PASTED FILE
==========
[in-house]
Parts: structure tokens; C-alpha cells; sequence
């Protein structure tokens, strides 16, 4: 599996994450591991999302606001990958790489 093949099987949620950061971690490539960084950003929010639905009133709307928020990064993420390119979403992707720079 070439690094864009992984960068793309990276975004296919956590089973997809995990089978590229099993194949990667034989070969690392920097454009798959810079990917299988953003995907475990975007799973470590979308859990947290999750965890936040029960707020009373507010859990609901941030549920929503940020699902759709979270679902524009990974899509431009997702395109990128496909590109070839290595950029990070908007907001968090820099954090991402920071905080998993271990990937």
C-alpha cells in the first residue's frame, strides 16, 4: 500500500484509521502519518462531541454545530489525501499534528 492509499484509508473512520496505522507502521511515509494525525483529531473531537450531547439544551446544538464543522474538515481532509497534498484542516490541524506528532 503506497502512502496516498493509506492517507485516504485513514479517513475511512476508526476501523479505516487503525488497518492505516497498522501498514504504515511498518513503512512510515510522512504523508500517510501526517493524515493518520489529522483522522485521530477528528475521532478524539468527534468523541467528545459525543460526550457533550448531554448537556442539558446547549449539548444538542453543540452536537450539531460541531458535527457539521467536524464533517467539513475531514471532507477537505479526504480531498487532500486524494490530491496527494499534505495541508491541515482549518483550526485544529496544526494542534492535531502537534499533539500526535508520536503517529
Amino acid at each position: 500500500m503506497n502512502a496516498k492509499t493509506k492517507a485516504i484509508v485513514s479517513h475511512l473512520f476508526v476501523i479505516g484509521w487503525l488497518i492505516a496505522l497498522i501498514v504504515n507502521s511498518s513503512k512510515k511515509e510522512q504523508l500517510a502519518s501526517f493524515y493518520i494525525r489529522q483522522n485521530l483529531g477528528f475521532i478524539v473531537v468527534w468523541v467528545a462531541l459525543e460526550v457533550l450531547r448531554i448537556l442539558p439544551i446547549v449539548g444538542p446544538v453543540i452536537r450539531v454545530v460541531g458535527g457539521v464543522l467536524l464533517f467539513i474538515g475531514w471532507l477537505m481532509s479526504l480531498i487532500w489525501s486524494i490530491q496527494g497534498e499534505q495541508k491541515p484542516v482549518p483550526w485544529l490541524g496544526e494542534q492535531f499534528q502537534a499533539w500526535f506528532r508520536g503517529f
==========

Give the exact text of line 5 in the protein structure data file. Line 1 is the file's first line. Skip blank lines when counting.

Amino acid at each position: 500500500m503506497n502512502a496516498k492509499t493509506k492517507a485516504i484509508v485513514s479517513h475511512l473512520f476508526v476501523i479505516g484509521w487503525l488497518i492505516a496505522l497498522i501498514v504504515n507502521s511498518s513503512k512510515k511515509e510522512q504523508l500517510a502519518s501526517f493524515y493518520i494525525r489529522q483522522n485521530l483529531g477528528f475521532i478524539v473531537v468527534w468523541v467528545a462531541l459525543e460526550v457533550l450531547r448531554i448537556l442539558p439544551i446547549v449539548g444538542p446544538v453543540i452536537r450539531v454545530v460541531g458535527g457539521v464543522l467536524l464533517f467539513i474538515g475531514w471532507l477537505m481532509s479526504l480531498i487532500w489525501s486524494i490530491q496527494g497534498e499534505q495541508k491541515p484542516v482549518p483550526w485544529l490541524g496544526e494542534q492535531f499534528q502537534a499533539w500526535f506528532r508520536g503517529f